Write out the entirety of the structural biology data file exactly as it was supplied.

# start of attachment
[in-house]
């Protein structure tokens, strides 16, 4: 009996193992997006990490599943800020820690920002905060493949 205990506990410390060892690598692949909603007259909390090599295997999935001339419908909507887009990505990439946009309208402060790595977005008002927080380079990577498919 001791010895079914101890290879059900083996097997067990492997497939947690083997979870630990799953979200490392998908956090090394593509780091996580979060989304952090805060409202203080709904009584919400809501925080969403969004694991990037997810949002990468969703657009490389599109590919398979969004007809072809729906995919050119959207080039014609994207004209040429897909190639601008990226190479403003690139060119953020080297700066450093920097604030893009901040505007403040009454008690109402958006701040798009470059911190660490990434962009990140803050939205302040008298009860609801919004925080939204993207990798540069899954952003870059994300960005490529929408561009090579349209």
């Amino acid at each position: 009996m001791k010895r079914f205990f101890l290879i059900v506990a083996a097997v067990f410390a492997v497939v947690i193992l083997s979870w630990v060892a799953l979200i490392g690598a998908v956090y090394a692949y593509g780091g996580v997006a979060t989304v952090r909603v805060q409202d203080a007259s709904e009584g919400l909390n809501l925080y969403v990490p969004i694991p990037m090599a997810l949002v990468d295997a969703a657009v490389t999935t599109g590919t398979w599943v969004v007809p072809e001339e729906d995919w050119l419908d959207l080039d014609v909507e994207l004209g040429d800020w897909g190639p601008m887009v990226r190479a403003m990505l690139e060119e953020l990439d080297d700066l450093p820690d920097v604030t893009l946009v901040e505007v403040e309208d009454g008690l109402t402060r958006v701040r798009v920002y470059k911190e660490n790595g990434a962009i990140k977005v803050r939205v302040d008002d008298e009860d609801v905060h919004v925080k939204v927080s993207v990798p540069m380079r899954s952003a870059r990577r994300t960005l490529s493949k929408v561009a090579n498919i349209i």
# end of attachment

[in-house]
């Protein structure tokens, strides 16, 4: 009996193992997006990490599943800020820690920002905060493949 205990506990410390060892690598692949909603007259909390090599295997999935001339419908909507887009990505990439946009309208402060790595977005008002927080380079990577498919 001791010895079914101890290879059900083996097997067990492997497939947690083997979870630990799953979200490392998908956090090394593509780091996580979060989304952090805060409202203080709904009584919400809501925080969403969004694991990037997810949002990468969703657009490389599109590919398979969004007809072809729906995919050119959207080039014609994207004209040429897909190639601008990226190479403003690139060119953020080297700066450093920097604030893009901040505007403040009454008690109402958006701040798009470059911190660490990434962009990140803050939205302040008298009860609801919004925080939204993207990798540069899954952003870059994300960005490529929408561009090579349209």
């Amino acid at each position: 009996m001791k010895r079914f205990f101890l290879i059900v506990a083996a097997v067990f410390a492997v497939v947690i193992l083997s979870w630990v060892a799953l979200i490392g690598a998908v956090y090394a692949y593509g780091g996580v997006a979060t989304v952090r909603v805060q409202d203080a007259s709904e009584g919400l909390n809501l925080y969403v990490p969004i694991p990037m090599a997810l949002v990468d295997a969703a657009v490389t999935t599109g590919t398979w599943v969004v007809p072809e001339e729906d995919w050119l419908d959207l080039d014609v909507e994207l004209g040429d800020w897909g190639p601008m887009v990226r190479a403003m990505l690139e060119e953020l990439d080297d700066l450093p820690d920097v604030t893009l946009v901040e505007v403040e309208d009454g008690l109402t402060r958006v701040r798009v920002y470059k911190e660490n790595g990434a962009i990140k977005v803050r939205v302040d008002d008298e009860d609801v905060h919004v925080k939204v927080s993207v990798p540069m380079r899954s952003a870059r990577r994300t960005l490529s493949k929408v561009a090579n498919i349209i």